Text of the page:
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Thursday 20 February 2020

Delhi High Court refuses urgent hearing for plea seeking LoP’s appointment in LS

Advocates Manmohan Singh Narula & Susmita Kumari, who filed petition, said Speaker was not performing his statutory duty of appointing LoP

New Delhi: The Delhi High Court on Wednesday refused an urgent hearing to a plea for asking the Lok Sabha speaker to appoint a leader of the opposition (LoP) in the House.

A vacation bench of justices Jyoti Singh and Manoj Kumar Ohri said “looking at the relief sought, there is no urgency”. The bench instead listed the petition for hearing by an appropriate bench on 8 July.

Advocates Manmohan Singh Narula and Susmita Kumari, who filed the petition, said the Speaker was not performing his statutory duty of appointing the LoP.

They argued in the petition that recognising a member of the house as the leader of the opposition was “not a political or arithmetical decision, but a statutory decision”.

“The speaker has to merely ascertain whether the party claiming this post is the largest party in the opposition,” they said in the petition, which also sought framing of a policy for appointment of the LoP.

Denying the second largest party in Parliament — the Congress — the leadership of the opposition sets a wrong precedent and dilutes democracy, they added.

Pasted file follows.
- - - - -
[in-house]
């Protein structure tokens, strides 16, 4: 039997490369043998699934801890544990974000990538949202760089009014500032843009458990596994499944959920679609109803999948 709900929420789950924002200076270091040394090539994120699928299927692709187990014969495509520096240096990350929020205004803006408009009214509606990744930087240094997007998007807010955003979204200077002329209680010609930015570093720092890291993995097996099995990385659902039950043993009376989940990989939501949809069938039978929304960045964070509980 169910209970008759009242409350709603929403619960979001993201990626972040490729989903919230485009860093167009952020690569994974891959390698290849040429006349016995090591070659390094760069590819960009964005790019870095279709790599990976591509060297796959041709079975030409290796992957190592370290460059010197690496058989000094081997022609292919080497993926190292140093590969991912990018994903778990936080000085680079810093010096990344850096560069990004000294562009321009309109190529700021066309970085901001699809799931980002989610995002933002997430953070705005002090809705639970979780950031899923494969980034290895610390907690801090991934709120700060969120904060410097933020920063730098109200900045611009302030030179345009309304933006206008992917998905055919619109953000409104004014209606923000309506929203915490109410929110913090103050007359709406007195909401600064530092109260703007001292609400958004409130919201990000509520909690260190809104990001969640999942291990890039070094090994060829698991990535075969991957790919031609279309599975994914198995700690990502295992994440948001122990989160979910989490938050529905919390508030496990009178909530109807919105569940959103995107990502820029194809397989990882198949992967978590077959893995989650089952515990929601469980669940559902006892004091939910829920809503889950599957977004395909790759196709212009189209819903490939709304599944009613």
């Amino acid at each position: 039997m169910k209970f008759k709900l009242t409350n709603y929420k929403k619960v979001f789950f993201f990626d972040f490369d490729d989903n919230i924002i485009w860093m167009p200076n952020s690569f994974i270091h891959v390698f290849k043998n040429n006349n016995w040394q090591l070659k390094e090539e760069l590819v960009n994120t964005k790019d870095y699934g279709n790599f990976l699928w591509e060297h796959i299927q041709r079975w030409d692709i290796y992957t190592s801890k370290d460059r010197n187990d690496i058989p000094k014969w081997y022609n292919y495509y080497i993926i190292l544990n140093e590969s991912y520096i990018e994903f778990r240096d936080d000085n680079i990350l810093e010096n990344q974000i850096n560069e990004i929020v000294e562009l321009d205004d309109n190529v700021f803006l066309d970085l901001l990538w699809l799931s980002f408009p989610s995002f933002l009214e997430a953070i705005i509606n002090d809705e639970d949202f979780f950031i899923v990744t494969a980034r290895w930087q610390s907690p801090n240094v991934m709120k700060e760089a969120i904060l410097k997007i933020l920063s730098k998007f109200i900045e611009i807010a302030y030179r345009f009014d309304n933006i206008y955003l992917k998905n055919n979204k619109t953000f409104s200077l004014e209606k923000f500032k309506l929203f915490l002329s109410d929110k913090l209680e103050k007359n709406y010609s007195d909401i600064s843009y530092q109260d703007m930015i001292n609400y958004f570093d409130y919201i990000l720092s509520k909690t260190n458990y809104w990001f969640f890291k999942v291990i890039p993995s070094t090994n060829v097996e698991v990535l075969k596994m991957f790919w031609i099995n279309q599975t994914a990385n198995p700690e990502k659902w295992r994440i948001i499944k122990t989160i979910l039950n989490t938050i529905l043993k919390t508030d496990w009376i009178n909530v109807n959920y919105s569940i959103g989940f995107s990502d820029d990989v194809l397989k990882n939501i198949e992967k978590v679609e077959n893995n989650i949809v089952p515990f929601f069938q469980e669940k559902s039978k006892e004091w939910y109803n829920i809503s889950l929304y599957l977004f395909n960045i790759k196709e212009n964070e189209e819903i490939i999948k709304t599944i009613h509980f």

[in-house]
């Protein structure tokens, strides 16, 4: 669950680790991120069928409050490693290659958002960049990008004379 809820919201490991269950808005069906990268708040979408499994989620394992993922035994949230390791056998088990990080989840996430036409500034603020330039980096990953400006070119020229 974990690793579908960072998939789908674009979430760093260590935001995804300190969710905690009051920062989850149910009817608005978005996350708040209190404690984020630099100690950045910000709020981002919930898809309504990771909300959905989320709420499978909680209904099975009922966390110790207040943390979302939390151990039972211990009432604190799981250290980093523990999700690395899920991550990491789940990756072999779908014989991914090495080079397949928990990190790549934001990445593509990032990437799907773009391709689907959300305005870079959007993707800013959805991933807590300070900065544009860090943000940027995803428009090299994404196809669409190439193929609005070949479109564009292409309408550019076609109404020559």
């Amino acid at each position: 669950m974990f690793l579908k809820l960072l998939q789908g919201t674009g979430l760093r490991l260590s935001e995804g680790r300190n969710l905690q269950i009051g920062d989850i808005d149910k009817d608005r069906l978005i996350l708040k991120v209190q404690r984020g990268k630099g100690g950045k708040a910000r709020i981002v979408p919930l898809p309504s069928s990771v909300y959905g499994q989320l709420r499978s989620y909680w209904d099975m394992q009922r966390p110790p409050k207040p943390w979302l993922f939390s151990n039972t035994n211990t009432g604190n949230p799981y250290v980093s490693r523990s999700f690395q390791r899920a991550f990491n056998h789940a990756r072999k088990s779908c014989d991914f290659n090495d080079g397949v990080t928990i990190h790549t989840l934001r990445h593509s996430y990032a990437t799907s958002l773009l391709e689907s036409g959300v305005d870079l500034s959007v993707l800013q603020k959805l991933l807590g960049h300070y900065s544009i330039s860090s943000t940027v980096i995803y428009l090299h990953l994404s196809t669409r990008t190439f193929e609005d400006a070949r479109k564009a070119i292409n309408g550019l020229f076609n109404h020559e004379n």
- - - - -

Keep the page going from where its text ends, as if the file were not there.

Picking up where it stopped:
West Bengal’s Behrampur MP Adhir Ranjan Chowdhury has been elected as the leader of the Congress parliamentary party in the Lok Sabha.

The petition said under the Salaries and Allowances of Leaders of Opposition in Parliament Act of 1977, the person who is the leader of the numerically biggest party in opposition to the government is considered as the LoP.

“That is the new Lok Sabha, with 52 members, the Congress is the largest party in the Opposition, and is, therefore, the rightful claimant to this post under the law,” it said.

The petition also contended that there is no condition in the Salaries and Allowances of the Leader of Opposition in Parliament Act that the party in opposition has to have a strength of 10% of the total MPs in the house for its leader to be recognised as LoP.

The petitioners have claimed that “the Speaker is legally bound to recognise the leader of that party as the leader of the opposition as per the statute passed by the Parliament.

“Since the speaker is performing a statutory duty in recognising the leader of the opposition, she or he cannot exercise any discretion in the matter,” the petitioner said.

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